April 6, 2012
It is that time of year again! Sunday is the opening of our Butterfly Pavilion, and although we still have hundreds of free-flying butterflies there's a lot that has changed out there. We have replanted the entire space, adding many more nectar and host plants for adults and caterpillars. We have also added new food sources for some of the adult butterflies that aren't quite so partial to sipping nectar!The Mourning Cloak butterfly, Nymphalis antiopa, is one of the California native butterflies we put in our pavilion. Although these butterflies are not common to our area, they can be found in areas where their host plants thrive. Caterpillars of this species feed on various willow (Salix species), cottonwood (Populus species), and ornamental elms (Ulnus species). Unlike many of the other species of butterflies in our pavilion, the Mourning Cloak butterfly prefers to feed on rotting fruit rather than plant nectar. In an effort to appeal to the tastes of this epicurean butterfly, we've put out platters of rotting banana, mango, and plum.
Mourning Cloak butterfly sucking up liquefied rotten fruit—tasty!
Shawna Joplin and Lydia Gotcher working in the Butterfly PavilionWe've also installed two mud puddles in the pavilion. These puddles will hopefully be places for butterflies to get the other nutrients they need beside sugar—nutrients like salt, amino acids, and nitrogen. In nature, male butterflies are often seen gathering on the edges of puddles. Sometimes large numbers of males gather at the same puddle, which entomologists have termed, puddle parties! Males more often exhibit this behavior because they need salts and other nutrients for their spermatophores. Spermatophores are small capsules containing sperm and nutrients that are passed from the male to the female during mating.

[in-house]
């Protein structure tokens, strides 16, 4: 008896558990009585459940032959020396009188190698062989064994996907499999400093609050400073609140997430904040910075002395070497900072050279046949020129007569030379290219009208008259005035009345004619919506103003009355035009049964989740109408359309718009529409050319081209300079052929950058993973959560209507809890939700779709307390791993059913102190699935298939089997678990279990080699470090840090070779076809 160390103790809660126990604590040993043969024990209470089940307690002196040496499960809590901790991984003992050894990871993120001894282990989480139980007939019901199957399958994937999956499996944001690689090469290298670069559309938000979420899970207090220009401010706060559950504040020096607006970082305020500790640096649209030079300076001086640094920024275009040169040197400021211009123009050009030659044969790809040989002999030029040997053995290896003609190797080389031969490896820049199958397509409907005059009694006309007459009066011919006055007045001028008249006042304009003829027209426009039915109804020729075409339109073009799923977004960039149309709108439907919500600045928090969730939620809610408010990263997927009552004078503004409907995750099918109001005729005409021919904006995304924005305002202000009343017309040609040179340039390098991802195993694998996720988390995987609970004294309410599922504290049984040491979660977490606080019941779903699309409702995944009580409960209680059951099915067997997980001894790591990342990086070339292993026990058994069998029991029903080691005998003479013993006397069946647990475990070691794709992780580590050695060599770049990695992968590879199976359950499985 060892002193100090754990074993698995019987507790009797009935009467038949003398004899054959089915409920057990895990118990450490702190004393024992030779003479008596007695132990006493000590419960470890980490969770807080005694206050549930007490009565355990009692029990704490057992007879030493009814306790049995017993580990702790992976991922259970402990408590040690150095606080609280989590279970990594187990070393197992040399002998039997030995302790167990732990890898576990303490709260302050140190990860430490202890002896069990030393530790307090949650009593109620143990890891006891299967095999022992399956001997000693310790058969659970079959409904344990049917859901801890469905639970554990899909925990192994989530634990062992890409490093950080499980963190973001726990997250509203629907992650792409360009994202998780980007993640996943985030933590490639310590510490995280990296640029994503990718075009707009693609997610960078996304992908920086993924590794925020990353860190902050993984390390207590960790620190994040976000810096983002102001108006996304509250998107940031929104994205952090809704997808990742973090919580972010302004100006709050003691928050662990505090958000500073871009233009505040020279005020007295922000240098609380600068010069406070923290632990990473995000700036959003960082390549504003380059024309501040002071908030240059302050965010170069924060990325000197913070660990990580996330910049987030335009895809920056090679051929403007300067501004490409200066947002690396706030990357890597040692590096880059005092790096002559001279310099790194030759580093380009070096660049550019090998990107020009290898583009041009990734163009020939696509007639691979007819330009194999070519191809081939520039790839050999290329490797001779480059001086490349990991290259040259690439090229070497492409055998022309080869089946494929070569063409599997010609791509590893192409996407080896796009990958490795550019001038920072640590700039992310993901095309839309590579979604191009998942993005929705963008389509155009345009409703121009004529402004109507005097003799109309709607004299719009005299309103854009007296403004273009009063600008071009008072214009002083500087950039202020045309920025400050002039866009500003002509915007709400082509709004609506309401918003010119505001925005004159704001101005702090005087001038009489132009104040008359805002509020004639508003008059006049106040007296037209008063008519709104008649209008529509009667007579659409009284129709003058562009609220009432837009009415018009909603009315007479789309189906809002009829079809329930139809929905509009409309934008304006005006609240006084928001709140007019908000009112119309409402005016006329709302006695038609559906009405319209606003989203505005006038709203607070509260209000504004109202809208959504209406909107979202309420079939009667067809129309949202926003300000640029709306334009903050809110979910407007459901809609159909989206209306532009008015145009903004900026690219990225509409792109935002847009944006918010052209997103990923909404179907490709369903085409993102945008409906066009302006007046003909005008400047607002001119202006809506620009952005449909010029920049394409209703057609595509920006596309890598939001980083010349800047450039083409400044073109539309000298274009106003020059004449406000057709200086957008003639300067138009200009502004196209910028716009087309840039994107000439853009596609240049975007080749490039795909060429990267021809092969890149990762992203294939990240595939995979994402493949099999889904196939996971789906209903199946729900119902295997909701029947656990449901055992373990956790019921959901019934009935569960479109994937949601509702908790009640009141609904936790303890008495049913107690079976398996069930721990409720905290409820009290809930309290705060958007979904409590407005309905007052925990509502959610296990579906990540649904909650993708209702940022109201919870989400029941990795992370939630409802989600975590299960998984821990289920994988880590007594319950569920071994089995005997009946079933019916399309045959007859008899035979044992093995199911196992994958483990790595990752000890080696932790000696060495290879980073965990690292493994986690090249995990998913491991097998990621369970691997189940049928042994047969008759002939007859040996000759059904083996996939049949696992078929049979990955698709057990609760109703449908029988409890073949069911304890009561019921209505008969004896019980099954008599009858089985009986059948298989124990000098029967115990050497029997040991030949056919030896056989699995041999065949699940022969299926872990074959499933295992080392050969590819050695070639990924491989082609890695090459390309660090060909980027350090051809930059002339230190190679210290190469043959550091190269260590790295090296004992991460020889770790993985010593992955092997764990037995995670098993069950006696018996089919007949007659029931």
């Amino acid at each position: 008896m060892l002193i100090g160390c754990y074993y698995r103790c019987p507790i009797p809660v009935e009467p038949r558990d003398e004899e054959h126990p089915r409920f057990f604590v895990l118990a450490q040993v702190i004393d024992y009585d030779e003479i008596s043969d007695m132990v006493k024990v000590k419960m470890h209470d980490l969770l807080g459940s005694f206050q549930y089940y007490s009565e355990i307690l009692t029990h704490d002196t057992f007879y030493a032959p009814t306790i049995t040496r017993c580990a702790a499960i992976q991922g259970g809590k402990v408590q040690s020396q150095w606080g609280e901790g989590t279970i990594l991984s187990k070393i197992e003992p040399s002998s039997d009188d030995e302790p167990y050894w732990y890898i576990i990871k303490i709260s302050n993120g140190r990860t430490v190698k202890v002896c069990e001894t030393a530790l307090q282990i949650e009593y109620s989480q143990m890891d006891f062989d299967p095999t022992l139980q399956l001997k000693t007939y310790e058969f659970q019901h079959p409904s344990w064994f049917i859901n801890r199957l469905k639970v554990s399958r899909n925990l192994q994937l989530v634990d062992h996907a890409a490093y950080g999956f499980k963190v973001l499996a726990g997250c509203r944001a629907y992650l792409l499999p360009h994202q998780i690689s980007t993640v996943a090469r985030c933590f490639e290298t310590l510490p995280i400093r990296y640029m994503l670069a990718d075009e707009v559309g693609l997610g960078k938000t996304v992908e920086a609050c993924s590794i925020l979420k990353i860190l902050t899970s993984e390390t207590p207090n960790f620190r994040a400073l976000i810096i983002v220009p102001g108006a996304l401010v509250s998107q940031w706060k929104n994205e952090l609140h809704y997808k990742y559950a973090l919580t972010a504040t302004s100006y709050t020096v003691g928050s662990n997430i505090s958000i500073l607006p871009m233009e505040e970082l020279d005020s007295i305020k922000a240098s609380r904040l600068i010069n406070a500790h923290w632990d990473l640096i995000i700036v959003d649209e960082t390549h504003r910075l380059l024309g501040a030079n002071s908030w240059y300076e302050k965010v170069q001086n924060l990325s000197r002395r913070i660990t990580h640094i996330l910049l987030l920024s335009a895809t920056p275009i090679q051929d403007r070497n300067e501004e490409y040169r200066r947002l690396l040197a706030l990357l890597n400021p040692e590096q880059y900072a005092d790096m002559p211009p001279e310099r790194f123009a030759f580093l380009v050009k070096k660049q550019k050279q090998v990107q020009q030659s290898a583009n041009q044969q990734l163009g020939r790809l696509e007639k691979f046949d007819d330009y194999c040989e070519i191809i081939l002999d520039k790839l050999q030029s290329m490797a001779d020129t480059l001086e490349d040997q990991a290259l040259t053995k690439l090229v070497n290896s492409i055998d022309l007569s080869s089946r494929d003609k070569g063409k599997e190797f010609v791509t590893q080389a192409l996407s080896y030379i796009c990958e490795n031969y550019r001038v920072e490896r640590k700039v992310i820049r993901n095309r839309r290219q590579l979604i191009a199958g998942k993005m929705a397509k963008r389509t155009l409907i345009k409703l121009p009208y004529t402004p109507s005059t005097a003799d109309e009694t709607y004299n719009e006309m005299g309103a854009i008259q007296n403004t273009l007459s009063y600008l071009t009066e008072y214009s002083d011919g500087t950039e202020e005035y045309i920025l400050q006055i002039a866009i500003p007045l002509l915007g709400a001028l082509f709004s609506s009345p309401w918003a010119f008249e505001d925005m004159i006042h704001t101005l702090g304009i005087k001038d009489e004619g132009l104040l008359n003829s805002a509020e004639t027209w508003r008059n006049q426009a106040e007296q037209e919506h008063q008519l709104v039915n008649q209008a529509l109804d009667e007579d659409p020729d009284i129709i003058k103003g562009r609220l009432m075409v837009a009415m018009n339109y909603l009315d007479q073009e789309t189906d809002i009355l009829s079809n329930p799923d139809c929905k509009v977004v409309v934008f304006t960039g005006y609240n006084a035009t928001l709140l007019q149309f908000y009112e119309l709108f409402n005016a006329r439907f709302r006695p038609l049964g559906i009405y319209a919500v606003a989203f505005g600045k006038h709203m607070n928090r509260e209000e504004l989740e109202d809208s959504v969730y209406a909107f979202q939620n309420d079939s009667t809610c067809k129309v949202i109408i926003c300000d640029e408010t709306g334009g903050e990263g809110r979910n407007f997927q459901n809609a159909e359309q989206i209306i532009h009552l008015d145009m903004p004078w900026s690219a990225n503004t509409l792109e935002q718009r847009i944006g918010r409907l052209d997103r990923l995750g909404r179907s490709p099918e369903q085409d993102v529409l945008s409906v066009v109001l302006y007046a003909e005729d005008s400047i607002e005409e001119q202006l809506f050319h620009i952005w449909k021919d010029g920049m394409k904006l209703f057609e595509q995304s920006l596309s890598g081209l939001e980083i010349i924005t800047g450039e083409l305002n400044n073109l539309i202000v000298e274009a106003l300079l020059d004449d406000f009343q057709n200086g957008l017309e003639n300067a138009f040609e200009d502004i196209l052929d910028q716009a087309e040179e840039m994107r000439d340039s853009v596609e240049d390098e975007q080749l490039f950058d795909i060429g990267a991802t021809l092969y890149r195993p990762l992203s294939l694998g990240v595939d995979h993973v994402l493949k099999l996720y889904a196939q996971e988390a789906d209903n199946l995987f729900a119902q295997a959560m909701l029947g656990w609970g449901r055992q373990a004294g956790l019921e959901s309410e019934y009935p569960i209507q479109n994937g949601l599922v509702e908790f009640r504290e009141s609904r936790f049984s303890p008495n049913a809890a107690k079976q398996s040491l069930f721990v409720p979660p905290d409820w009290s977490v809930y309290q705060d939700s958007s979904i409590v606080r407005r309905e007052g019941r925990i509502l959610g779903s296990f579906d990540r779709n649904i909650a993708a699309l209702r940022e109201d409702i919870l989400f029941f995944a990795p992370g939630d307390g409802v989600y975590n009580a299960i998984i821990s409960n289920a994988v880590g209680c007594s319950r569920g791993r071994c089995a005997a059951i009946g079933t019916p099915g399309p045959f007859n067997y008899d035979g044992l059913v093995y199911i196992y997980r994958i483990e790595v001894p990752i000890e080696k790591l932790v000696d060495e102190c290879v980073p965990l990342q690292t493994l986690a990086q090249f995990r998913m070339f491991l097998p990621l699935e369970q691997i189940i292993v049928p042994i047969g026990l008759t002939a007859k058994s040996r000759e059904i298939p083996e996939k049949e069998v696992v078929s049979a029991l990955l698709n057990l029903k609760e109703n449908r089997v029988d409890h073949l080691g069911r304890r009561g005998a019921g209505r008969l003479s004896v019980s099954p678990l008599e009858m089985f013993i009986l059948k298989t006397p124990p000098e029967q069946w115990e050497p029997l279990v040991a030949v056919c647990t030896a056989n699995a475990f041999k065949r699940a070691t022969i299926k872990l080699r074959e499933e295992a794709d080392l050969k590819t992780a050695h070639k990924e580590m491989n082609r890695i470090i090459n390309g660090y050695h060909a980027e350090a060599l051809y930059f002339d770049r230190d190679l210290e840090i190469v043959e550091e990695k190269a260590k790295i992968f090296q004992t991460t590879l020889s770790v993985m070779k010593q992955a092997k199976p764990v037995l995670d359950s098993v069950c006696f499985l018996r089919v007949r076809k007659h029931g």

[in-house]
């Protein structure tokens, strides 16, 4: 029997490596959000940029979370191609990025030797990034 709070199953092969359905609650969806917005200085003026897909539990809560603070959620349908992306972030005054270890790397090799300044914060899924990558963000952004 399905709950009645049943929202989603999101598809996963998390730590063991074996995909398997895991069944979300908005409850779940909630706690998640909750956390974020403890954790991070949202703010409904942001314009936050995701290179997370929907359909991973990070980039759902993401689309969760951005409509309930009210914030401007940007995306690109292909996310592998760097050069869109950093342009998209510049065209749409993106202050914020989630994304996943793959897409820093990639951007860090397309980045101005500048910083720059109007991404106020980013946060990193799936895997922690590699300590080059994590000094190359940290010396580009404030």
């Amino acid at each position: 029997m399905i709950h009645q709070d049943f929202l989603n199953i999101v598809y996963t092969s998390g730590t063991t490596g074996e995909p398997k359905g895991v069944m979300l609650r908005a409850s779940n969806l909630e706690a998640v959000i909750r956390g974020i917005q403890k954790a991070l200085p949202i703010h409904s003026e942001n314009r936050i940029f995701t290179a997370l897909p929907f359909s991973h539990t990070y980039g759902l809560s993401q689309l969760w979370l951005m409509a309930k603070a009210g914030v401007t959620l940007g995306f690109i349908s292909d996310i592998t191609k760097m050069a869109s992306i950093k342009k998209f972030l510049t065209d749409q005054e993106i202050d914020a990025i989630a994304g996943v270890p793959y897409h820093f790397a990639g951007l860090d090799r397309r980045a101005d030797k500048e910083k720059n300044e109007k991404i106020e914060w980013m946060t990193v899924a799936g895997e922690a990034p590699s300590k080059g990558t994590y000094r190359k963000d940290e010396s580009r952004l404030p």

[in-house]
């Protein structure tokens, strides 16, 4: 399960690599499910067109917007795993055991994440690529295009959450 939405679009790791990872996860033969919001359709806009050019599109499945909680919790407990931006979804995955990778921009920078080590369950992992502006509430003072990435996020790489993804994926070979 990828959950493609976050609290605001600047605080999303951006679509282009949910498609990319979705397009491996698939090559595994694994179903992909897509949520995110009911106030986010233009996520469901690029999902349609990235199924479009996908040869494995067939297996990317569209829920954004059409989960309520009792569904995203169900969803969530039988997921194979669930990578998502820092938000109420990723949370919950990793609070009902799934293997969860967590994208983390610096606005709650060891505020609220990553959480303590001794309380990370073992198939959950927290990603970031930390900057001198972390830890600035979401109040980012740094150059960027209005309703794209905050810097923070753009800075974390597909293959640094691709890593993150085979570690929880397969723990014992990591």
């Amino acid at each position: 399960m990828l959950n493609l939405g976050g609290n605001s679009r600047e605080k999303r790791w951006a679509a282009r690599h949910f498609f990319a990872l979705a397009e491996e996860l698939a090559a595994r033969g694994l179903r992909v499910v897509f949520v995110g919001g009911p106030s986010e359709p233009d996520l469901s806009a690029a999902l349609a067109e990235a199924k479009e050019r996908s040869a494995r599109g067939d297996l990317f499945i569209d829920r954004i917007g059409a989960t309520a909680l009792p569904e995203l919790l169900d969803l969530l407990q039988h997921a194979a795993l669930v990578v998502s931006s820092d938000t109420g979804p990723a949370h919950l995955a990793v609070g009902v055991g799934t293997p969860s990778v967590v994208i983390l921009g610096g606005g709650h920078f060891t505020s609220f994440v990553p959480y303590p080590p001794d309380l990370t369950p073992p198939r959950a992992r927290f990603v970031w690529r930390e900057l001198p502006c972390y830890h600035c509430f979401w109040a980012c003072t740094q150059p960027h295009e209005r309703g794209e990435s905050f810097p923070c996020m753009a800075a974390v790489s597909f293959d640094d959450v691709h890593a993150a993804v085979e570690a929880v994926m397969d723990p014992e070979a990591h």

Puddle party pads! Look very closely in the yellow circle and you can see a Buckeye, Junonia coenia, feeding.One of the questions I get asked most frequently is how we get all the butterflies for our pavilion. The short answer is, we buy 'em. This makes the process sound easy and non-time consuming, it is anything but! Months ago, Shawna Joplin, the Museum's Coordinator of Animal Care and Education, started placing orders for butterfly pupae. She works with vendors all over the United States, to ensure that we will have the numbers and diversity we need to achieve a magical butterfly experience. Last week we received our first pupae shipment. Each vendor sends us about one shipment a week, and each shipment can contain anywhere from 25 to 250 pupae! Every time we get a shipment, the Live Animal Program staff have to inspect each individual pupa and then prepare it for emergence. Some pupae get pinned and hung in our emergence case, whereas others can rest on the bottom of case. Twice a day this case is inspected and all healthy adult butterflies are removed and then released in the pavilion.
Emergence case with emerging sulphurs and monarchs
Pipevine Swallowtail, Battus philenor, pupa. Look at those colors!Come by and check out the Butterfly Pavilion! For ticketing information visit our website.